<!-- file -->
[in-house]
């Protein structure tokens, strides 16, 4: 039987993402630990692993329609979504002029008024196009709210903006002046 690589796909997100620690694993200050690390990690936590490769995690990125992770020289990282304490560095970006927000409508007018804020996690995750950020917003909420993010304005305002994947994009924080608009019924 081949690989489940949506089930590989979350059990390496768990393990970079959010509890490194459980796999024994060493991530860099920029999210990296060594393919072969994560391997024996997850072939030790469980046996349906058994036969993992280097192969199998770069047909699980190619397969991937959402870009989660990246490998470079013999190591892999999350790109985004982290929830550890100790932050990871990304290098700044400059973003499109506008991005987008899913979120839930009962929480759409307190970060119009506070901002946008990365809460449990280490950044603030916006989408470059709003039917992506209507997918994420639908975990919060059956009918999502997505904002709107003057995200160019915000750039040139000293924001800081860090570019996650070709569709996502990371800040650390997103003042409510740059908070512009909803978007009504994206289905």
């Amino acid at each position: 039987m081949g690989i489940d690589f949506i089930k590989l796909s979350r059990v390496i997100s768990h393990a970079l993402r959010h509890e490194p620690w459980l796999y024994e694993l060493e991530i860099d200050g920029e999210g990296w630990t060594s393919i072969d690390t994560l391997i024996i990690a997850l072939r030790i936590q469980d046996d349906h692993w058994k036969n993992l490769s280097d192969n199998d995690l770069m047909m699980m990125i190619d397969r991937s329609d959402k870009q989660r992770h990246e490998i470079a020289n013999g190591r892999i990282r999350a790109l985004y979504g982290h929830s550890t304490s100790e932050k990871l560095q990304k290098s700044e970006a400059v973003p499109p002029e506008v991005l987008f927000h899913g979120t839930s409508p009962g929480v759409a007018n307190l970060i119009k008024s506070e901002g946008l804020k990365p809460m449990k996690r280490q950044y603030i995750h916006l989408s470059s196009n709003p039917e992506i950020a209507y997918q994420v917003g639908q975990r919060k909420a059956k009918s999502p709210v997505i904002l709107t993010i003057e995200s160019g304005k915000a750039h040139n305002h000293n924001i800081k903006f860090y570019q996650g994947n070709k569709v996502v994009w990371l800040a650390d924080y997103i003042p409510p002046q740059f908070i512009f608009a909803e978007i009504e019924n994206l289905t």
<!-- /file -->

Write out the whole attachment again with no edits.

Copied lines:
[in-house]
């Protein structure tokens, strides 16, 4: 039987993402630990692993329609979504002029008024196009709210903006002046 690589796909997100620690694993200050690390990690936590490769995690990125992770020289990282304490560095970006927000409508007018804020996690995750950020917003909420993010304005305002994947994009924080608009019924 081949690989489940949506089930590989979350059990390496768990393990970079959010509890490194459980796999024994060493991530860099920029999210990296060594393919072969994560391997024996997850072939030790469980046996349906058994036969993992280097192969199998770069047909699980190619397969991937959402870009989660990246490998470079013999190591892999999350790109985004982290929830550890100790932050990871990304290098700044400059973003499109506008991005987008899913979120839930009962929480759409307190970060119009506070901002946008990365809460449990280490950044603030916006989408470059709003039917992506209507997918994420639908975990919060059956009918999502997505904002709107003057995200160019915000750039040139000293924001800081860090570019996650070709569709996502990371800040650390997103003042409510740059908070512009909803978007009504994206289905």
């Amino acid at each position: 039987m081949g690989i489940d690589f949506i089930k590989l796909s979350r059990v390496i997100s768990h393990a970079l993402r959010h509890e490194p620690w459980l796999y024994e694993l060493e991530i860099d200050g920029e999210g990296w630990t060594s393919i072969d690390t994560l391997i024996i990690a997850l072939r030790i936590q469980d046996d349906h692993w058994k036969n993992l490769s280097d192969n199998d995690l770069m047909m699980m990125i190619d397969r991937s329609d959402k870009q989660r992770h990246e490998i470079a020289n013999g190591r892999i990282r999350a790109l985004y979504g982290h929830s550890t304490s100790e932050k990871l560095q990304k290098s700044e970006a400059v973003p499109p002029e506008v991005l987008f927000h899913g979120t839930s409508p009962g929480v759409a007018n307190l970060i119009k008024s506070e901002g946008l804020k990365p809460m449990k996690r280490q950044y603030i995750h916006l989408s470059s196009n709003p039917e992506i950020a209507y997918q994420v917003g639908q975990r919060k909420a059956k009918s999502p709210v997505i904002l709107t993010i003057e995200s160019g304005k915000a750039h040139n305002h000293n924001i800081k903006f860090y570019q996650g994947n070709k569709v996502v994009w990371l800040a650390d924080y997103i003042p409510p002046q740059f908070i512009f608009a909803e978007i009504e019924n994206l289905t």